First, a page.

Some of my most vivid gaming memories are of Sierra's King's Quest, a title I haven't touched in nearly two decades. King's Quest was one of the first graphical adventure games of the early 1980s. In fact, it was one of the first games that I played that had any graphics at all, save for the odd bit of ASCII art. Though I've played hundreds of titles since then, I still remember that game. Most of all, I remember the goat.


You encountered said goat fairly early in the game, penned up and minding its own business. It wandered around amiably and seemed genuinely happy - at least, as happy as goats get. If you took the time to pluck a carrot from a nearby vegetable patch, you could entice it with the promise of a crunchy snack. With the proper motivation, the goat could become your pal for life, setting off beside you toward all manner of adventure and excitement.

Or you could just kill it.

If you have a dagger, the command "kill goat," unsurprisingly, kills that goat dead. It lies there, a little splat of gray and red pixels, with the hilt of your dagger jutting out comically from its breast. You can't retrieve the dagger afterward, because, gross, it's in a goat. Like matter and antimatter, the goat and dagger come crashing together, resulting in mutual annihilation.

There is no sacrificing the goat to the gods or reading its entrails. Its death has absolutely no function in the game. This stands to reason, after all: Few things are less useful than a dead goat. Yet I distinctly remember killing it every time, if only because I could.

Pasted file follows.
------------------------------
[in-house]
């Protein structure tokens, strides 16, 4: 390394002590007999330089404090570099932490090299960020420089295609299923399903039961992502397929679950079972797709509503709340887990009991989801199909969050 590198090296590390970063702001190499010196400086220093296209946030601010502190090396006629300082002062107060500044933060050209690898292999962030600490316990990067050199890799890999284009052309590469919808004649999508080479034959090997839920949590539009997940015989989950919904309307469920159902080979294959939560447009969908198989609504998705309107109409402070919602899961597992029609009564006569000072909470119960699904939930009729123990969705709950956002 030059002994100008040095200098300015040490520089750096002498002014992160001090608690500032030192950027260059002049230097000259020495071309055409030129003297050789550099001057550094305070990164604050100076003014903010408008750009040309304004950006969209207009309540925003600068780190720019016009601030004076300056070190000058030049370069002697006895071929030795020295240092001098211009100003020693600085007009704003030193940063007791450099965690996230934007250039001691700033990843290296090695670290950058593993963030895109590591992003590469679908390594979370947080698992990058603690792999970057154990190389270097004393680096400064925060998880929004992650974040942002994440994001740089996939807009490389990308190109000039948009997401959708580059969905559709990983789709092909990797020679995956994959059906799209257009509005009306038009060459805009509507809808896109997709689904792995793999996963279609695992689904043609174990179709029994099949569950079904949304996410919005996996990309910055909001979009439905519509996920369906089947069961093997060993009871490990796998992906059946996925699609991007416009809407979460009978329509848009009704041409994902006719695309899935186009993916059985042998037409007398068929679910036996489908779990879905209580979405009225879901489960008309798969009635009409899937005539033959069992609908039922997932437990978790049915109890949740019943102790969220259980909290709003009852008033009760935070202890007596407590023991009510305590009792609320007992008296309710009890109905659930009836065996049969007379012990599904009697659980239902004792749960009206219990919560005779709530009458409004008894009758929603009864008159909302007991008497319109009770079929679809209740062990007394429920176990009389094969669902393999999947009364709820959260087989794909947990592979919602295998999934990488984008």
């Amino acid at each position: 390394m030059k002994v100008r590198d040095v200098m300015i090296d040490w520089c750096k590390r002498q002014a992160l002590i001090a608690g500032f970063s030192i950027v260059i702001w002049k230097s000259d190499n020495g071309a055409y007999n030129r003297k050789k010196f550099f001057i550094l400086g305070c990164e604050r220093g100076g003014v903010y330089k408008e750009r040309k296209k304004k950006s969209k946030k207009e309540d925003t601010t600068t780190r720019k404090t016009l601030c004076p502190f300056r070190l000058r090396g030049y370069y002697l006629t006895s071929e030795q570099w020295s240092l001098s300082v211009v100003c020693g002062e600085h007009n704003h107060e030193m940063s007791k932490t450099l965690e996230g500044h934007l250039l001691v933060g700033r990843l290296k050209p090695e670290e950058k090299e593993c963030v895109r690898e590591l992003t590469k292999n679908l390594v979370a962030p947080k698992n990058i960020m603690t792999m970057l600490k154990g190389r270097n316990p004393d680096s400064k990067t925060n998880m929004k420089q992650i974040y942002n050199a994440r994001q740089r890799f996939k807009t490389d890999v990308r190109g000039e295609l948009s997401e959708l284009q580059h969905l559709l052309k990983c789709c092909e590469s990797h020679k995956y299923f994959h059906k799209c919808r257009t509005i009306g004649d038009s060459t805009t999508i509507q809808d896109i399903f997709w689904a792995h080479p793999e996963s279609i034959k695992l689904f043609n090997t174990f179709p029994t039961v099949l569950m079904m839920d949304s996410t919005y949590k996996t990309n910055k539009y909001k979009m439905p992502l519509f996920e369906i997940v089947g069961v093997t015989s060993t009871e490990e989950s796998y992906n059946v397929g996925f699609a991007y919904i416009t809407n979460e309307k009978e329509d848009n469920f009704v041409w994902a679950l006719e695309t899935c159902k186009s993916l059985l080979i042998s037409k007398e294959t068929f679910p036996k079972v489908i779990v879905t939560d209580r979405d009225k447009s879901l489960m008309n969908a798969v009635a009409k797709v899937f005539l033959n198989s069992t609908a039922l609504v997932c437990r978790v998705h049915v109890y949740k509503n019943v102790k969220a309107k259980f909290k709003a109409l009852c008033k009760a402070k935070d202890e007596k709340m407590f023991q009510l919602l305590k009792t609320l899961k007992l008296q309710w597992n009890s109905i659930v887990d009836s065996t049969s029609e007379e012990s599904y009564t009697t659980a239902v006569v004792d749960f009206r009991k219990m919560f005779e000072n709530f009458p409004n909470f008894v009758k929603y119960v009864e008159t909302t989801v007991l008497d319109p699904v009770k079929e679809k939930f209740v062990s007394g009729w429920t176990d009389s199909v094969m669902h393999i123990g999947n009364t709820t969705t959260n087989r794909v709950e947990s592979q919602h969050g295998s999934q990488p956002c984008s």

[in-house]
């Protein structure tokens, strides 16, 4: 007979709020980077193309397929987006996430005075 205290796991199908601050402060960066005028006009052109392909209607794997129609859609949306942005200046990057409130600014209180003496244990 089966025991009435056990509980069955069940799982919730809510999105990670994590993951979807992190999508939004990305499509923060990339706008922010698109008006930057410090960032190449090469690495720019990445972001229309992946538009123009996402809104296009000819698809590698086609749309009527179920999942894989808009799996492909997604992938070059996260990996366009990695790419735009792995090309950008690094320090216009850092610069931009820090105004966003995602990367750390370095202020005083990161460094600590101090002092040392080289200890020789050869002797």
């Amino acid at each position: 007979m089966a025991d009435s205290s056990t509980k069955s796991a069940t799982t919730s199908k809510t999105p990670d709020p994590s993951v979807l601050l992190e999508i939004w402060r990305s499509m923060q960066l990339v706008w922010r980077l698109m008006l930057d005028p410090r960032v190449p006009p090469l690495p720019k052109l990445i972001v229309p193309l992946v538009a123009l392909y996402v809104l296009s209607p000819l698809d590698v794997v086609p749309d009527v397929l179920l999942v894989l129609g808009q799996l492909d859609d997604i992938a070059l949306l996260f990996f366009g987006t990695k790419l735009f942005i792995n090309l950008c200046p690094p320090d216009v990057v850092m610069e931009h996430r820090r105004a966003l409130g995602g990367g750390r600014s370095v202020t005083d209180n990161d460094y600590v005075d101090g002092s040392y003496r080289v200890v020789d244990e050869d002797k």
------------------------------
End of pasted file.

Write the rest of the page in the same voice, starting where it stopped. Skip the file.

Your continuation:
I meant well, of course. Each time I met that goat, I thought things would be different. We'd head out on our merry way, the road rising to meet us, the wind at our backs. For a while, we'd cut the perfect figure - a dapper young adventurer and his loyal, can-eating comrade. But then, inevitably, the rift would begin.

Though King's Quest had graphics, most actions were still governed by the clunky parsing software of early text games like Adventure and Zork, which broke commands down into simple verb-noun units. This did the job most of the time - until you steered off script, at which point it became maddening. Perhaps I'd come across a large stone. "Take Stone," I'd command. "I don't know what you mean by 'stone,'" the game would respond. I'd try again. "Get Rock." "You can't get the rock," the game would reply with the icy courtesy of Hal 9000. I can't let you do that, Dave.

Comments on